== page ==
continued Corporate dinner tables seating eight are available for $1,100 for VIP seating, $800 for ringside tables, and individual dinner tickets can be purchased for $75. The dinner, being dubbed “Fight for a Future,” will kick off the newly formed Ray Rinaldi Foundation,which will work directly with city leaders, other foundations, corporations and the Syracuse Police Benevolent Association to help eradicate inner city problems.
DeFrancisco and Rinaldi conducted a press conference and “contract signing” on March 8 at the West Area Athletic and Education Center, 307 S. Geddes St. Both main eventers said they hope other influential Syracuse politicians will help them put on a great night of fun, either by being corner men or by stepping into the ring with a “rival” of their own.
For additional information, or to find out how you can become a part of “Fight for the Future” contact Barb Karas at 471-8662.
Woody kept it simple
Woody Guthrie kept things simple.
Most of his best songs, he once pointed out, were written with just two chords. He’d only throw in a third chord, he said, if he was trying to impress a girl.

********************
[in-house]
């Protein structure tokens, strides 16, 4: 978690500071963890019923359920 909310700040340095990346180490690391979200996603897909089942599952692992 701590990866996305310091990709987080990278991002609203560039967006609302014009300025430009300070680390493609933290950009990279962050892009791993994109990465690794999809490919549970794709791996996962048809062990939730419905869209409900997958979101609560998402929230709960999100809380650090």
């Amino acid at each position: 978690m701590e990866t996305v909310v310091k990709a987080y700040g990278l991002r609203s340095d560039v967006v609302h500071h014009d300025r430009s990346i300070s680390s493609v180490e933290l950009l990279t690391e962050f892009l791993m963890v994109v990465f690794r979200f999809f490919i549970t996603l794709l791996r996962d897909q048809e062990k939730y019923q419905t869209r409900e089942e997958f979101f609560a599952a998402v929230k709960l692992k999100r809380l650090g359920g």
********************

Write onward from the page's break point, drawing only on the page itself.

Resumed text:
At 2 p.m. Sunday, April 27, at the Liverpool Public Library, Oregon folksinger Adam Miller will present a program focusing on the work of American progressive songwriter Woody Guthrie. Admission is free.
One of the premier autoharpists in the world, Adam Miller is a natural-born storyteller.
An accomplished folklorist, historian, musicologist, and song-collector, he has amassed a remarkable repertoire of over 5,000 songs. Miller accompanies his rich, resonant baritone voice with lively finger-picking acoustic guitar and stunningly beautiful autoharp melodies.
Miller will be the final performer in the library’s Seventh Annual Folk Music Series. This year’s theme is Protest Songs — Music with Meaning, and Miller will recall songrwiter Woody Guthrie (1912-1967), who wrote more than 1,000 American folksongs including “This Land is Your Land,” the best known English-language folksong on the planet.
Sadness in the kitchen
It wasn’t your usual carefree breakfast scene Sunday morning at the GardenView Diner on Old Liverpool Road. Sadness hung in the air like a dark cloud.
Staff and customers had just learned of the sudden death of head cook Rob Cooper, who apparently suffered a heart attack while driving. Rob was just 46 years old.